By Pamela Anderson, PhD | September 12, 2019
Senior Research Associate, ETR
I literally love this book! I think everyone should read it. Shafia Zaloom is offering a unique new resource, and it’s fabulous.
I’m a developmental psychologist and researcher specializing in adolescent romantic relationships. That means I’ve seen plenty of books for parents and educators on how to have conversations with teens about sex and relationships. There are some great resources out there—and this is one of my new favorites for a number of reasons.
First, it’s got short, digestible chapters that totally work for busy folks who just don’t have time to delve into deep tomes. You can read it all the way through, or pick it up and find just the section you need at the moment. It works either way.
Sex, Teens & Everything in Between: The New and Necessary Conversations Today’s Teenagers Need to Have about Consent, Sexual Harassment, Healthy Relationships, Love, and More by Shafia Zaloom.
Shafia Zaloom is a veteran teen sex educator and mother of three. Her new book gives parents and educators the tools they need to have meaningful conversations with teens about a wide variety of sex- and relationship-related topics. Available here.
It includes real-life scenarios that bring the concepts to life. Lots of books offer advice, but this one shows you how to put its ideas into practice. This practical application piece is what sets it apart from similar resources—Shafia nails it spot-on.
The end of every chapter includes great conversation starters adults can use with young people. There are examples of how to respond to a teen’s comments and keep the conversation going—almost like an answer key, but one that focuses on the types of answers you want to give. It’s helpful without being formulaic.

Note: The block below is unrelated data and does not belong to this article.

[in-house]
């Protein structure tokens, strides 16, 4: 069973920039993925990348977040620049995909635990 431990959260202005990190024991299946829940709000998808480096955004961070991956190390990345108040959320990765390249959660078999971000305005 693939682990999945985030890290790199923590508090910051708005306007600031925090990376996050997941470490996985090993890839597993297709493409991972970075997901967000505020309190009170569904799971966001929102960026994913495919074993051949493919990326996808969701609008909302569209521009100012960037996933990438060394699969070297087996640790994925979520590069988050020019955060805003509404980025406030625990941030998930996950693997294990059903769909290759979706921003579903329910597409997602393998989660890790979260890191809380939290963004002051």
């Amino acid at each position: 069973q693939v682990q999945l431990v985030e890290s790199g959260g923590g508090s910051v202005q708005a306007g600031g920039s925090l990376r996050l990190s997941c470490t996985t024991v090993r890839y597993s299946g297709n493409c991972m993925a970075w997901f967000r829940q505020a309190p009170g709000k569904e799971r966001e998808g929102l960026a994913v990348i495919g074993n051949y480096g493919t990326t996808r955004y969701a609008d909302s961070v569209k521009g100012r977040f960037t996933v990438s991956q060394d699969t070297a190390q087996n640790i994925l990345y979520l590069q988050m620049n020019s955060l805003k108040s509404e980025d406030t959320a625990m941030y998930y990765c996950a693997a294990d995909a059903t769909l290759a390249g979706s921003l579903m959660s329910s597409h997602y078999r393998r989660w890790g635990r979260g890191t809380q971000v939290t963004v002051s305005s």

Shafia doesn’t take the usual heteronormative track in her examples. All types of identities, orientations and relationships are integrated into her examples and stories, and all are treated as equally important. There’s something quite beautiful about the way she does this. Her success is a model for us all.
Sexual risk is a real thing for adolescents. I know this—it’s what a lot of my work is about. But I am disheartened that so much of our sexual health education focuses only on risk and danger. This is not Shafia’s orientation. She does address risk, well and appropriately, but it isn’t her main emphasis.
Shafia likes to focus on pleasure. I know this can be a controversial term when we’re talking about young people and sexual health. But Shafia brings the notion of pleasure into conversations about consent, communication and relationships. She emphasizes the slow pleasure of building a relationship that is fun, rewarding, consensual and real. She acknowledges that pleasurable sex may be a part of this, but it’s not an inevitable or necessary part.
As a parent, I can tell you that this is the way I want to see pleasure described to my kids.
There is so much packed into this book. Every chapter includes books, videos and websites—just the right amount, and good, sound choices.
Shafia ends the book with stories from survivors. These are the voices of ordinary people, not the sensationalized incidents that draw the media’s attention. The stories make it clear that, yes, assault can happen. That it’s not the fault of the person assaulted. And that individuals can recover their strength and their lives after such experiences. I was grateful to read these.
Sum it up? This is a really good book and Shafia Zaloom is brilliant!
Pamela Anderson, PhD, is a Senior Research Associate at ETR. She is an applied developmental psychologist whose research focuses on understanding the processes by which adolescent romantic relationships develop, and related behaviors that may affect HIV/STI and pregnancy risk. She can be reached at email@example.com.